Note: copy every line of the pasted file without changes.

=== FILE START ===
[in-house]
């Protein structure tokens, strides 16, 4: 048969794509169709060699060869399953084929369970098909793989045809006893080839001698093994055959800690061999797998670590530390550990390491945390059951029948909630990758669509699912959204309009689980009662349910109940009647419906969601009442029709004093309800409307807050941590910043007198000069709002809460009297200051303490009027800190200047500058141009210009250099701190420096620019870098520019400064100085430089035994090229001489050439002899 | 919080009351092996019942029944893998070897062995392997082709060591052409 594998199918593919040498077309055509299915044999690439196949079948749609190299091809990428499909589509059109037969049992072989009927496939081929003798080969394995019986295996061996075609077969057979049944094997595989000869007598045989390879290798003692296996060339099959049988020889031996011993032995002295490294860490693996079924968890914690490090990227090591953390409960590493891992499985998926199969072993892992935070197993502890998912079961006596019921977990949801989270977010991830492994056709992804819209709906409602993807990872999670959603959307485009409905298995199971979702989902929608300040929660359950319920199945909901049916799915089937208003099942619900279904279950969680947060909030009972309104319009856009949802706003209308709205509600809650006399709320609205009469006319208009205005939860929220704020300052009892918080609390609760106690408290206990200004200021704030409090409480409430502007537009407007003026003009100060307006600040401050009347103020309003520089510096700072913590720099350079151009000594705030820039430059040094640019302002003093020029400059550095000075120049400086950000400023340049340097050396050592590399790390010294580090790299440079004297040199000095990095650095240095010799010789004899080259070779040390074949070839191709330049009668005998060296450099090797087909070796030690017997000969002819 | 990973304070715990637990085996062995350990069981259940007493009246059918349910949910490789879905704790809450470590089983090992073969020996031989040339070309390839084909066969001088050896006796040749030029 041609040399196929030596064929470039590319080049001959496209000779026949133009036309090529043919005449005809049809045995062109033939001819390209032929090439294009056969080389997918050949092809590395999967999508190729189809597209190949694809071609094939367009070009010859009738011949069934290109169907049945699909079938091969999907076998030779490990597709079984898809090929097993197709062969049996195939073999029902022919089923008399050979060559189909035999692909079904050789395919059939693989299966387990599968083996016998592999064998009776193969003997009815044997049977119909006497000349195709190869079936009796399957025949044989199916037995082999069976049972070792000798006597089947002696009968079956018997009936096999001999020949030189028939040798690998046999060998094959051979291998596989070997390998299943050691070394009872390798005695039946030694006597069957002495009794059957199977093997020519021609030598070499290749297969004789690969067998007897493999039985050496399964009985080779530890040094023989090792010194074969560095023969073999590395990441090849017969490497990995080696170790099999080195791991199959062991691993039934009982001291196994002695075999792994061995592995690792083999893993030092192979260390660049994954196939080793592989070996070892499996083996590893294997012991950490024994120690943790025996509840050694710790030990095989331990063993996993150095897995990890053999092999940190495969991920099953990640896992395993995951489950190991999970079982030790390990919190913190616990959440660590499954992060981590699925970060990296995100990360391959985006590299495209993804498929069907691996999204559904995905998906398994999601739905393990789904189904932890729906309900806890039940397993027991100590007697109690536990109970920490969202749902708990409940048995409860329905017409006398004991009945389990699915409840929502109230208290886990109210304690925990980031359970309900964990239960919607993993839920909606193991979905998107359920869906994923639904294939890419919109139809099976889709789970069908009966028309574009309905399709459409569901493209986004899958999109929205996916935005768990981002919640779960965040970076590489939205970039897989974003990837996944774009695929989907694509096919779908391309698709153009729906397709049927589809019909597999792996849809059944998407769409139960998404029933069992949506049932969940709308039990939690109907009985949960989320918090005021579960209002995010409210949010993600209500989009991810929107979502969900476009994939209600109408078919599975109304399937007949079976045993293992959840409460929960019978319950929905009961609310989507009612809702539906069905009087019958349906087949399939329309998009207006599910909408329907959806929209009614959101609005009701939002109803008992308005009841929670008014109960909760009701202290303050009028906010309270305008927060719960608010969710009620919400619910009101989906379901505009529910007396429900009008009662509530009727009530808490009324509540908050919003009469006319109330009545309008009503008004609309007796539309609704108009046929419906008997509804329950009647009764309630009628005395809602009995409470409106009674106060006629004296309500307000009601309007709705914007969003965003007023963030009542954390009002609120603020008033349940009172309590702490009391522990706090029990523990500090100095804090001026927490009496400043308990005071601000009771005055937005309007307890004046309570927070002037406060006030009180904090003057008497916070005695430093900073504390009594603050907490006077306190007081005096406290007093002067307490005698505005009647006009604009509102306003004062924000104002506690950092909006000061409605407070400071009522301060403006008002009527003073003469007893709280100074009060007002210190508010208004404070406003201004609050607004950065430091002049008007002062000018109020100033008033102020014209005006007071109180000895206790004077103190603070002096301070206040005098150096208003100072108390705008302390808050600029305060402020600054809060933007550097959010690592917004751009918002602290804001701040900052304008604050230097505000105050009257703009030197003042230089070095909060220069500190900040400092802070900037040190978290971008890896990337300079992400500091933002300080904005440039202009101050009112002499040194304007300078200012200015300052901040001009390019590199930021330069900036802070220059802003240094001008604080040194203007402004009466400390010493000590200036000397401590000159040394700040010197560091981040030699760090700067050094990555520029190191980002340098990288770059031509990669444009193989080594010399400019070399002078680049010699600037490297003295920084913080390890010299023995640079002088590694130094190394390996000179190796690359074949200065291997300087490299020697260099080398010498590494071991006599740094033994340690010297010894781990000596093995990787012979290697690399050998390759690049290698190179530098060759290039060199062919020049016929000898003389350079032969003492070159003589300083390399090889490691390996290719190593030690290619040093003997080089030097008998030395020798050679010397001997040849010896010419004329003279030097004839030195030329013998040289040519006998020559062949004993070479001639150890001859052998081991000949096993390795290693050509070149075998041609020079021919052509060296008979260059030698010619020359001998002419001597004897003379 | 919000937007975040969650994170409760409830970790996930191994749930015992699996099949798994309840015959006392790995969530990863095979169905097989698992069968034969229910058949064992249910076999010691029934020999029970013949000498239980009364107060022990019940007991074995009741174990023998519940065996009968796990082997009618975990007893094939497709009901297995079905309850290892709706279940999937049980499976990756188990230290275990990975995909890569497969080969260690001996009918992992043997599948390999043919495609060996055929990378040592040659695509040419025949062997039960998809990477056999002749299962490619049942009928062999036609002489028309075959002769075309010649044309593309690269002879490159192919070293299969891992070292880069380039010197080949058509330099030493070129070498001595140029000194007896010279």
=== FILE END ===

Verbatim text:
[in-house]
């Protein structure tokens, strides 16, 4: 048969794509169709060699060869399953084929369970098909793989045809006893080839001698093994055959800690061999797998670590530390550990390491945390059951029948909630990758669509699912959204309009689980009662349910109940009647419906969601009442029709004093309800409307807050941590910043007198000069709002809460009297200051303490009027800190200047500058141009210009250099701190420096620019870098520019400064100085430089035994090229001489050439002899 | 919080009351092996019942029944893998070897062995392997082709060591052409 594998199918593919040498077309055509299915044999690439196949079948749609190299091809990428499909589509059109037969049992072989009927496939081929003798080969394995019986295996061996075609077969057979049944094997595989000869007598045989390879290798003692296996060339099959049988020889031996011993032995002295490294860490693996079924968890914690490090990227090591953390409960590493891992499985998926199969072993892992935070197993502890998912079961006596019921977990949801989270977010991830492994056709992804819209709906409602993807990872999670959603959307485009409905298995199971979702989902929608300040929660359950319920199945909901049916799915089937208003099942619900279904279950969680947060909030009972309104319009856009949802706003209308709205509600809650006399709320609205009469006319208009205005939860929220704020300052009892918080609390609760106690408290206990200004200021704030409090409480409430502007537009407007003026003009100060307006600040401050009347103020309003520089510096700072913590720099350079151009000594705030820039430059040094640019302002003093020029400059550095000075120049400086950000400023340049340097050396050592590399790390010294580090790299440079004297040199000095990095650095240095010799010789004899080259070779040390074949070839191709330049009668005998060296450099090797087909070796030690017997000969002819 | 990973304070715990637990085996062995350990069981259940007493009246059918349910949910490789879905704790809450470590089983090992073969020996031989040339070309390839084909066969001088050896006796040749030029 041609040399196929030596064929470039590319080049001959496209000779026949133009036309090529043919005449005809049809045995062109033939001819390209032929090439294009056969080389997918050949092809590395999967999508190729189809597209190949694809071609094939367009070009010859009738011949069934290109169907049945699909079938091969999907076998030779490990597709079984898809090929097993197709062969049996195939073999029902022919089923008399050979060559189909035999692909079904050789395919059939693989299966387990599968083996016998592999064998009776193969003997009815044997049977119909006497000349195709190869079936009796399957025949044989199916037995082999069976049972070792000798006597089947002696009968079956018997009936096999001999020949030189028939040798690998046999060998094959051979291998596989070997390998299943050691070394009872390798005695039946030694006597069957002495009794059957199977093997020519021609030598070499290749297969004789690969067998007897493999039985050496399964009985080779530890040094023989090792010194074969560095023969073999590395990441090849017969490497990995080696170790099999080195791991199959062991691993039934009982001291196994002695075999792994061995592995690792083999893993030092192979260390660049994954196939080793592989070996070892499996083996590893294997012991950490024994120690943790025996509840050694710790030990095989331990063993996993150095897995990890053999092999940190495969991920099953990640896992395993995951489950190991999970079982030790390990919190913190616990959440660590499954992060981590699925970060990296995100990360391959985006590299495209993804498929069907691996999204559904995905998906398994999601739905393990789904189904932890729906309900806890039940397993027991100590007697109690536990109970920490969202749902708990409940048995409860329905017409006398004991009945389990699915409840929502109230208290886990109210304690925990980031359970309900964990239960919607993993839920909606193991979905998107359920869906994923639904294939890419919109139809099976889709789970069908009966028309574009309905399709459409569901493209986004899958999109929205996916935005768990981002919640779960965040970076590489939205970039897989974003990837996944774009695929989907694509096919779908391309698709153009729906397709049927589809019909597999792996849809059944998407769409139960998404029933069992949506049932969940709308039990939690109907009985949960989320918090005021579960209002995010409210949010993600209500989009991810929107979502969900476009994939209600109408078919599975109304399937007949079976045993293992959840409460929960019978319950929905009961609310989507009612809702539906069905009087019958349906087949399939329309998009207006599910909408329907959806929209009614959101609005009701939002109803008992308005009841929670008014109960909760009701202290303050009028906010309270305008927060719960608010969710009620919400619910009101989906379901505009529910007396429900009008009662509530009727009530808490009324509540908050919003009469006319109330009545309008009503008004609309007796539309609704108009046929419906008997509804329950009647009764309630009628005395809602009995409470409106009674106060006629004296309500307000009601309007709705914007969003965003007023963030009542954390009002609120603020008033349940009172309590702490009391522990706090029990523990500090100095804090001026927490009496400043308990005071601000009771005055937005309007307890004046309570927070002037406060006030009180904090003057008497916070005695430093900073504390009594603050907490006077306190007081005096406290007093002067307490005698505005009647006009604009509102306003004062924000104002506690950092909006000061409605407070400071009522301060403006008002009527003073003469007893709280100074009060007002210190508010208004404070406003201004609050607004950065430091002049008007002062000018109020100033008033102020014209005006007071109180000895206790004077103190603070002096301070206040005098150096208003100072108390705008302390808050600029305060402020600054809060933007550097959010690592917004751009918002602290804001701040900052304008604050230097505000105050009257703009030197003042230089070095909060220069500190900040400092802070900037040190978290971008890896990337300079992400500091933002300080904005440039202009101050009112002499040194304007300078200012200015300052901040001009390019590199930021330069900036802070220059802003240094001008604080040194203007402004009466400390010493000590200036000397401590000159040394700040010197560091981040030699760090700067050094990555520029190191980002340098990288770059031509990669444009193989080594010399400019070399002078680049010699600037490297003295920084913080390890010299023995640079002088590694130094190394390996000179190796690359074949200065291997300087490299020697260099080398010498590494071991006599740094033994340690010297010894781990000596093995990787012979290697690399050998390759690049290698190179530098060759290039060199062919020049016929000898003389350079032969003492070159003589300083390399090889490691390996290719190593030690290619040093003997080089030097008998030395020798050679010397001997040849010896010419004329003279030097004839030195030329013998040289040519006998020559062949004993070479001639150890001859052998081991000949096993390795290693050509070149075998041609020079021919052509060296008979260059030698010619020359001998002419001597004897003379 | 919000937007975040969650994170409760409830970790996930191994749930015992699996099949798994309840015959006392790995969530990863095979169905097989698992069968034969229910058949064992249910076999010691029934020999029970013949000498239980009364107060022990019940007991074995009741174990023998519940065996009968796990082997009618975990007893094939497709009901297995079905309850290892709706279940999937049980499976990756188990230290275990990975995909890569497969080969260690001996009918992992043997599948390999043919495609060996055929990378040592040659695509040419025949062997039960998809990477056999002749299962490619049942009928062999036609002489028309075959002769075309010649044309593309690269002879490159192919070293299969891992070292880069380039010197080949058509330099030493070129070498001595140029000194007896010279």